So just to gauge the temperature, is there anyone not in favor of simplifying the tax code so that there arent as many loopholes?
I think this is one of the things that voters on both sides can agree on. Unfortunately, politicians on both sides will never do it. The tax code is too good a tool for rewarding cronies and punishing opponents.
 

TheMonkey

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#52
I think this is one of the things that voters on both sides can agree on. Unfortunately, politicians on both sides will never do it. The tax code is too good a tool for rewarding cronies and punishing opponents.
The impression I get from this thread is that there is far less consensus than you suggest. We have them right where they want us. Divided. Confused. Hopeless that anything can/will change.
 
Sep 6, 2012
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#53
You made a good point about small businesses, so I wanted to look up how the tax hike affects them (including me as a small business owner).

https://www.lendio.com/blog/bidens-tax-plan-could-mean-small-businesses/
Most small businesses are not subject to the corporate tax—it only applies to incorporated businesses and not sole proprietors or partnerships. The National Federation of Independent Businesses estimates that “75% of small businesses are unincorporated pass-through entities, so owners report business income on their personal taxes.”
For most small business it is a pass through. Which means that if your successful, you get a taxed more than you were. Capital gains / death tax will be increased as well. So in a couple of years , when I pass my businesses to my kids. They will get taxed.
 

CocoCincinnati

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#54
The impression I get from this thread is that there is far less consensus than you suggest. We have them right where they want us. Divided. Confused. Hopeless that anything can/will change.
There might be disagreements as to how much things should be simplified but I haven't seen anybody arguing that it shouldn't be done at all.

If I seem hopeless there's a reason for it.... election after election we the people give a huge thumbs up to the GOP and the DNC while year after year they continue screwing us over. Maybe one day an election will give me hope, but it is not this day.
 

TheMonkey

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#55
There might be disagreements as to how much things should be simplified but I haven't seen anybody arguing that it shouldn't be done at all.

If I seem hopeless there's a reason for it.... election after election we the people give a huge thumbs up to the GOP and the DNC while year after year they continue screwing us over. Maybe one day an election will give me hope, but it is not this day.
I won’t disagree with that. And this is where we end up, what do we do now? Neither party is the solution. The politicians who talk about reform (tax, campaign finance, etc.) seemed to get sidelined by the system. Until this changes — corporations, special interest groups, and lobbyists seem to be at the helm. But something’s gotta give.
 

TheMonkey

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#57
Ugh.

But It's funny that the editorial board of the WSJ pretends to care about middle class tax burden. They complain about the estate tax, but that only affects estates over $11.7 million. I think this can affect families that have large assets like a large family business or farm, but isn't a typical middle class issue.

https://www.investopedia.com/estate-tax-exemption-2021-definition-5114715

They also bring up double-taxation (corporate + personal), but my understanding is this mostly affects larger corporations that pay stockholder dividends. Corporations have ways to avoid double-taxation (not paying dividends, paying justified salaries instead which reduces profit, utilizing business structures, borrowing from their business). Again, this is not likely a large middle class issue.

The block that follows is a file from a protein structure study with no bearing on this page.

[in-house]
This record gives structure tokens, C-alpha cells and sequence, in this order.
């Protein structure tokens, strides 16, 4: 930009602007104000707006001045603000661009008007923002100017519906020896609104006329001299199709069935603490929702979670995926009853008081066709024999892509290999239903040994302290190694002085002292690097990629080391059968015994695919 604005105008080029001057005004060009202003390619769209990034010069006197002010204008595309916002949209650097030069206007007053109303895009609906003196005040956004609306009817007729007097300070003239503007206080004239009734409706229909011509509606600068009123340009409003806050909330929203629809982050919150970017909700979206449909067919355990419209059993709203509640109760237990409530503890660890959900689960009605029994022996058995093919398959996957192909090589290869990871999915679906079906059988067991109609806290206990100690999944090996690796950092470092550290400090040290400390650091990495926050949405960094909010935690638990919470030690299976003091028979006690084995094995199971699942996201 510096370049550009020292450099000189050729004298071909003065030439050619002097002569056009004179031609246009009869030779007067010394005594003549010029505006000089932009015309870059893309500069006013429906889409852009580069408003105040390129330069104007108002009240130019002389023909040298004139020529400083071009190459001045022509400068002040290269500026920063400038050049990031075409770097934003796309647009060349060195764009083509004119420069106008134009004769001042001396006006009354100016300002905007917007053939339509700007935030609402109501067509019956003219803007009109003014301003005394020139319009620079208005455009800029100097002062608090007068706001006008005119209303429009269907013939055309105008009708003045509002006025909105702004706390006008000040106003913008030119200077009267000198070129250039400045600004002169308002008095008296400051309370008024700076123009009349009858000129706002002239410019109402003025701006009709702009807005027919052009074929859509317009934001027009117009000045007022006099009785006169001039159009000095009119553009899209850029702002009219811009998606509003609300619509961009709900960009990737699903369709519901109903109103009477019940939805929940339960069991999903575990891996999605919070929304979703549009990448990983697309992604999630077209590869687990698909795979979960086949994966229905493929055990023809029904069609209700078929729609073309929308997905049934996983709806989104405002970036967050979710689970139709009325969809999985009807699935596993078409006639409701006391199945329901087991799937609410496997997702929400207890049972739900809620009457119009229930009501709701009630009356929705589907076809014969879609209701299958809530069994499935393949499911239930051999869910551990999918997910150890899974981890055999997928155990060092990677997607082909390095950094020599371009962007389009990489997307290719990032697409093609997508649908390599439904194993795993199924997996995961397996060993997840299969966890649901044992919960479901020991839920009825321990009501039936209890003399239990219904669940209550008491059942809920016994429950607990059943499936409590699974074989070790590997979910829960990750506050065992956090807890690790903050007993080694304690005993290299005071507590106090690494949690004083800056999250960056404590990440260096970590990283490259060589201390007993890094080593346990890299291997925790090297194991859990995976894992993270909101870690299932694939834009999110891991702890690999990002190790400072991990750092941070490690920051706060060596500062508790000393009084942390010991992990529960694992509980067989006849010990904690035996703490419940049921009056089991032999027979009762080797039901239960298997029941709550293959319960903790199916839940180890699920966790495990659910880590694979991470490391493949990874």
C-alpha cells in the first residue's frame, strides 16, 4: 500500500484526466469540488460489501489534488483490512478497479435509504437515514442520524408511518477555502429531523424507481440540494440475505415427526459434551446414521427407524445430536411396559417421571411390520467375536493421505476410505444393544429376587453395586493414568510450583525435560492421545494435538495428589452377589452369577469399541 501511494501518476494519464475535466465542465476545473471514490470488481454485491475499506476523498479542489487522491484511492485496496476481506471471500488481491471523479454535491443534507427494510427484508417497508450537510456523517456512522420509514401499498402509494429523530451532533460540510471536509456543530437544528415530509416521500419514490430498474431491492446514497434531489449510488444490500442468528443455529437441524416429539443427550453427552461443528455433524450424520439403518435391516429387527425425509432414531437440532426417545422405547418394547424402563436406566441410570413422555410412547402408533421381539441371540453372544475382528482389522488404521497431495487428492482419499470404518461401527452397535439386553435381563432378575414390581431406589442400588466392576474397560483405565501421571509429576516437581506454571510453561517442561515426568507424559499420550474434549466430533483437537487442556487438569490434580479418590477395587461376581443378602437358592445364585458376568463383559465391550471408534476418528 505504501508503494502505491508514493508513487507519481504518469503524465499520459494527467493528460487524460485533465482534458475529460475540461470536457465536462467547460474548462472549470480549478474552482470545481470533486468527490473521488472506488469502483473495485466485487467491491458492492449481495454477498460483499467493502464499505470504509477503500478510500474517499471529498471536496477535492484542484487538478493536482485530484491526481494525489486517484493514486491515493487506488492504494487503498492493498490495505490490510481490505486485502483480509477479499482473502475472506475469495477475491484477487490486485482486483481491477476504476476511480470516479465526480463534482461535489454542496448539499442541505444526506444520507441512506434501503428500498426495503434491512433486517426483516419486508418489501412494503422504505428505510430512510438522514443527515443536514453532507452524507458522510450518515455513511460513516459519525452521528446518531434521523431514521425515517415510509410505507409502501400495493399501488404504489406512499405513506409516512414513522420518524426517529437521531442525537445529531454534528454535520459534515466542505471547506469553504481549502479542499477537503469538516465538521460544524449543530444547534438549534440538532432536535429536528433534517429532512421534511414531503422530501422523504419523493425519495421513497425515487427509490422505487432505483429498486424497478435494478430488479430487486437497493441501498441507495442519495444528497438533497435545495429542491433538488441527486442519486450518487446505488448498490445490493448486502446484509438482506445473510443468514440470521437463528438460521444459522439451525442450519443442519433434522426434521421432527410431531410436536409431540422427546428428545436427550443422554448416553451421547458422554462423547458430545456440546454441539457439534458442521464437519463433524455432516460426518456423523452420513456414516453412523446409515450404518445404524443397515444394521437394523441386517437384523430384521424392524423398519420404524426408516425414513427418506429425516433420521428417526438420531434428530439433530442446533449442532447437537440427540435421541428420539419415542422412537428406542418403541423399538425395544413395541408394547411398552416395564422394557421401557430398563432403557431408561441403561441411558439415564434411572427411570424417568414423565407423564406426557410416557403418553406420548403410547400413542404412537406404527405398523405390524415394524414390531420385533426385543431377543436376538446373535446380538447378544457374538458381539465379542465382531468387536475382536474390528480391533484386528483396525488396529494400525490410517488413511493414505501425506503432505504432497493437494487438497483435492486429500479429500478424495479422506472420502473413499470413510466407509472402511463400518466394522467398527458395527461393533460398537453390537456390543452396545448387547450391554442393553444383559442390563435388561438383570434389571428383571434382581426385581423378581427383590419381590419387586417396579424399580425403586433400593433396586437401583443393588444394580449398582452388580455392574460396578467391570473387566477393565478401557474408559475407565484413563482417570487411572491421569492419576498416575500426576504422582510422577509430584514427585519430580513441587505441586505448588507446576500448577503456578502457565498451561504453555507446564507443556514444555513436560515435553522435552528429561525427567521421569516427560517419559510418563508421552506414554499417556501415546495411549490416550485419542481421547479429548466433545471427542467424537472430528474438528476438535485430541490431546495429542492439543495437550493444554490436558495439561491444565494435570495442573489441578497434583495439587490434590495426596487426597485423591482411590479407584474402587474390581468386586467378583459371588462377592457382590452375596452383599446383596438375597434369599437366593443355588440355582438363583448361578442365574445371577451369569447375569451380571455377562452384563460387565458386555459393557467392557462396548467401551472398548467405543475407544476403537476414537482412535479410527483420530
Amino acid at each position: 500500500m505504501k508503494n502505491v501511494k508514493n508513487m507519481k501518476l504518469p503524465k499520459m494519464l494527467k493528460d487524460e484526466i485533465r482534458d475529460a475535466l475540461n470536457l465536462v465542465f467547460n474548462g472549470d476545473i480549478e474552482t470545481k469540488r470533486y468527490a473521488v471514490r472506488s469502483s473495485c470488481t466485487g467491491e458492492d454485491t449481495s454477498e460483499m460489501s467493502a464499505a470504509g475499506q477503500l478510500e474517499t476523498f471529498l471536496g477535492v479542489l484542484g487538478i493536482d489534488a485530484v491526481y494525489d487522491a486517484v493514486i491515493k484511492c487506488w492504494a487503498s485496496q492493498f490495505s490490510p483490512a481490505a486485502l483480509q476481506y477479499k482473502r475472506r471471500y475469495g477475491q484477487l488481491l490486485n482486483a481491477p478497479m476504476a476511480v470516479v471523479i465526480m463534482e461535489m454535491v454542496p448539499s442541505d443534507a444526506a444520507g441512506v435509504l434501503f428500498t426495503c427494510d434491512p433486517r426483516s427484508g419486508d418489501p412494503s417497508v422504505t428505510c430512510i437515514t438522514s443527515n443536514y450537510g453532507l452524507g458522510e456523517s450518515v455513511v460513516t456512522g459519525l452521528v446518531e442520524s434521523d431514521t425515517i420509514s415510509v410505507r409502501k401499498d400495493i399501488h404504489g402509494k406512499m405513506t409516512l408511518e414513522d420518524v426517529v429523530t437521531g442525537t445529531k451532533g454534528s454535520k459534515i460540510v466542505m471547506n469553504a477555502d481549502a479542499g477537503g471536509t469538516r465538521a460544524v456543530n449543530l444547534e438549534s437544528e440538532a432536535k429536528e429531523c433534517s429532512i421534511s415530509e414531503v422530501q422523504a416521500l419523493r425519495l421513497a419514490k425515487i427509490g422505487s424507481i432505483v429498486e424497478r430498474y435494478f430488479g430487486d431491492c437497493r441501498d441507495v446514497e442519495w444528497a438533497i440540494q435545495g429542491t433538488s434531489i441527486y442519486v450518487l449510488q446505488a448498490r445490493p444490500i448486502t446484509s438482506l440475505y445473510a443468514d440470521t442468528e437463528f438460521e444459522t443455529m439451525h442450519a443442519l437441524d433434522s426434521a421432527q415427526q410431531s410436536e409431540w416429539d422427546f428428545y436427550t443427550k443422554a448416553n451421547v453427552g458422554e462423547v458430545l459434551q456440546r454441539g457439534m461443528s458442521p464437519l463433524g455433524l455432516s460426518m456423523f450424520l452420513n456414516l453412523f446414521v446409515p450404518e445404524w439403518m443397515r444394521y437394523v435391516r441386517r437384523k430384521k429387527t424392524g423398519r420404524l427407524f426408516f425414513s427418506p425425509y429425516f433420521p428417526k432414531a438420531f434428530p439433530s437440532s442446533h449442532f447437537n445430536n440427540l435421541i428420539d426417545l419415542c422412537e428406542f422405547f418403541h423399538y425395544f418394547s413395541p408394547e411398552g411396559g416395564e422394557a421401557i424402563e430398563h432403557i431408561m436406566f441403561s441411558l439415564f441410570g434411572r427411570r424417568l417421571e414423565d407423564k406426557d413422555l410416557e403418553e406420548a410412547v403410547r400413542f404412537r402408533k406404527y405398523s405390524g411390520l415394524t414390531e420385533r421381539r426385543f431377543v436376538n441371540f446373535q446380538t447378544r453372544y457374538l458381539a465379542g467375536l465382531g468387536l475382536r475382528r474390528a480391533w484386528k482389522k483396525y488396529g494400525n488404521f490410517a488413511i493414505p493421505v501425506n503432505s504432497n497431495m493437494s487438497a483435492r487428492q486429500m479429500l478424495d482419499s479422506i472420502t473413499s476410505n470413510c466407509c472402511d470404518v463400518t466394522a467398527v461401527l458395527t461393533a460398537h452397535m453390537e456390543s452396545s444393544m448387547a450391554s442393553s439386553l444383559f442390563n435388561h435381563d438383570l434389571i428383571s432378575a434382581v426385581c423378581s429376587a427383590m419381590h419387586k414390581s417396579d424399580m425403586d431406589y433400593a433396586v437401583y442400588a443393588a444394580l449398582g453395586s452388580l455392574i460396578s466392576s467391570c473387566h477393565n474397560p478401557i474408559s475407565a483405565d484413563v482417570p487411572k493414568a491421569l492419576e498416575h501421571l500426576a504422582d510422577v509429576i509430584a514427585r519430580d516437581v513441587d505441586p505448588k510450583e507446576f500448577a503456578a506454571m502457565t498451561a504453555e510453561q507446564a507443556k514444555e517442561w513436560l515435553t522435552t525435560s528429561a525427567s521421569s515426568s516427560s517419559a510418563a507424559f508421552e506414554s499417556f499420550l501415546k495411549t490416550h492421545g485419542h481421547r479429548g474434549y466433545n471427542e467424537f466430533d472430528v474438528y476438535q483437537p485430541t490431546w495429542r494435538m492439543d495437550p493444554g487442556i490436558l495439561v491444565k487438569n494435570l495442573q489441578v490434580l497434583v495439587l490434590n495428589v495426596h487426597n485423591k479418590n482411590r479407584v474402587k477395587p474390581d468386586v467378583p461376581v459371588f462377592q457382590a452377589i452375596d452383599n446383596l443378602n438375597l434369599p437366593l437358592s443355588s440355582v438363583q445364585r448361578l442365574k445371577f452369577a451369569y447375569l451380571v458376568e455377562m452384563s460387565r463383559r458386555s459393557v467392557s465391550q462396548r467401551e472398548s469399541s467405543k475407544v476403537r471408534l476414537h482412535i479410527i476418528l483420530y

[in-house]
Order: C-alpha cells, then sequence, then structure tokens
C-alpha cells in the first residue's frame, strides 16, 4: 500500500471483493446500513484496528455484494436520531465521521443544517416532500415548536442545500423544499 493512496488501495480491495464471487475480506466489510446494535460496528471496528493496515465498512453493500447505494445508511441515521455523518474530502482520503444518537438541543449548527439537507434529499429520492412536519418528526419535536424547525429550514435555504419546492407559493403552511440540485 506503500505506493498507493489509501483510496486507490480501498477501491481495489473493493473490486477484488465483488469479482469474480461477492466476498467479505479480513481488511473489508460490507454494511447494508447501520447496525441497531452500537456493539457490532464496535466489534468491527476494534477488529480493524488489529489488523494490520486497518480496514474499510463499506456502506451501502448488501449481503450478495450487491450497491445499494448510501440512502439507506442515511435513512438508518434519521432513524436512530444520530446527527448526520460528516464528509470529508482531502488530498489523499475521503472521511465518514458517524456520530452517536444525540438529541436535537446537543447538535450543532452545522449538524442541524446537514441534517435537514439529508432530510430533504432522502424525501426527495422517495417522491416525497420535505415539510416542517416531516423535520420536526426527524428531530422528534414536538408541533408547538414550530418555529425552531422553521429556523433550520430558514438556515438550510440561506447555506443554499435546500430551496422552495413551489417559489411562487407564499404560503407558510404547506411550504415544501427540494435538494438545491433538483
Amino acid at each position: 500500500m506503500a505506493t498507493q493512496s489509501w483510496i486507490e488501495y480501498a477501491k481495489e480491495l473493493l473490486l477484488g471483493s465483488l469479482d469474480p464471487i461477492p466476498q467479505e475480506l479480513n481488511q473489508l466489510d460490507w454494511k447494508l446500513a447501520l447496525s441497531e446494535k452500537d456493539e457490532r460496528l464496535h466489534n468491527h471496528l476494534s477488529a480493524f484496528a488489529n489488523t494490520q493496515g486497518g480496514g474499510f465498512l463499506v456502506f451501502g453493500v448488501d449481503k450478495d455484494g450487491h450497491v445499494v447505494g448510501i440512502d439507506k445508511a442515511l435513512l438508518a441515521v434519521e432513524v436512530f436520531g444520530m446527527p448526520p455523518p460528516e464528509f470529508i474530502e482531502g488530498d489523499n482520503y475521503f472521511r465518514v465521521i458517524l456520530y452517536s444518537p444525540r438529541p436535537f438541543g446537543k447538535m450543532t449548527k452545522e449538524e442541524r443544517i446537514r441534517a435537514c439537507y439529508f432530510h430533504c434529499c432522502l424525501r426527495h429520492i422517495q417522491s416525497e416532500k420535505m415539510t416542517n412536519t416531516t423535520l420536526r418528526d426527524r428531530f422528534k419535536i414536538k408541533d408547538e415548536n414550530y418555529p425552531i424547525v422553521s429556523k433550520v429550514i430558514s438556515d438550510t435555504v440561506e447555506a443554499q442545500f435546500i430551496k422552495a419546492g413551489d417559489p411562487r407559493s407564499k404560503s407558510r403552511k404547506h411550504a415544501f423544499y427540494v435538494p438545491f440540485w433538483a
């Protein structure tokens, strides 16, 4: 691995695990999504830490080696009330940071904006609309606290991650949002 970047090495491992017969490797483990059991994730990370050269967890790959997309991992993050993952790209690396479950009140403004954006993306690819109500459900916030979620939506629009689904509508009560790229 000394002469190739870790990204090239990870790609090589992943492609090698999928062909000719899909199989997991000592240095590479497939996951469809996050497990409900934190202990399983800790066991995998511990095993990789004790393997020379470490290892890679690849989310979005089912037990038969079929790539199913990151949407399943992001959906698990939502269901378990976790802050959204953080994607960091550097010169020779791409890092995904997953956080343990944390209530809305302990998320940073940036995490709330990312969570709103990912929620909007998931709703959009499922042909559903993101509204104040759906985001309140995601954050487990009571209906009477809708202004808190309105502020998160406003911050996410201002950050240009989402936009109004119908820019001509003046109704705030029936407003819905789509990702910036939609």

Then they brought up Elizabeth Warren's wealth tax, which is aimed at "Ultra Millionaires." How is that a middle class burden?

https://www.factcheck.org/2019/06/facts-on-warrens-wealth-tax-plan/
Under Warren’s wealth tax plan, households would pay an annual 2% tax on all assets — net worth — above $50 million, and a 3% tax on every dollar of net worth above $1 billion.
 
Mar 11, 2006
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#58
Ugh.

But It's funny that the editorial board of the WSJ pretends to care about middle class tax burden. They complain about the estate tax, but that only affects estates over $11.7 million. I think this can affect families that have large assets like a large family business or farm, but isn't a typical middle class issue.

ht.
Doesn’t the Biden plan reduce the estate exemption to $3.5M? I hope that doesn’t get enacted, but that would effect many who saved well, but are not necessarily upper class.
 

TheMonkey

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#59
Doesn’t the Biden plan reduce the estate exemption to $3.5M? I hope that doesn’t get enacted, but that would effect many who saved well, but are not necessarily upper class.
Good question. I see mentions of $3.5 and $5 million, but it does look like a reduced exemption.Where do you think it should be set to not impact middle class families unreasonably? I also don't know if his plan is tiered to affect the ultra wealthy more so than those middle class folks who simply planned well and hope to pass that on to their families.
 
Mar 11, 2006
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#60
Good question. I see mentions of $3.5 and $5 million, but it does look like a reduced exemption.Where do you think it should be set to not impact middle class families unreasonably? I also don't know if his plan is tiered to affect the ultra wealthy more so than those middle class folks who simply planned well and hope to pass that on to their families.
I don’t know that I have an answer on what an exemption level should be. However, I do think that tax laws on estate taxes should be simplified. They currently have allowances that provide better tax avoidance for people that better understand the laws. For example, there are several ways an individual or a couple could set up a trust to avoid taxes for portions of their estate. However, that is not understood by most in the general population. Normally not a big-deal, but if the estate tax exemption gets lowered, it will effect many without a legal trust and expose them to tax that they could have avoided with better planning.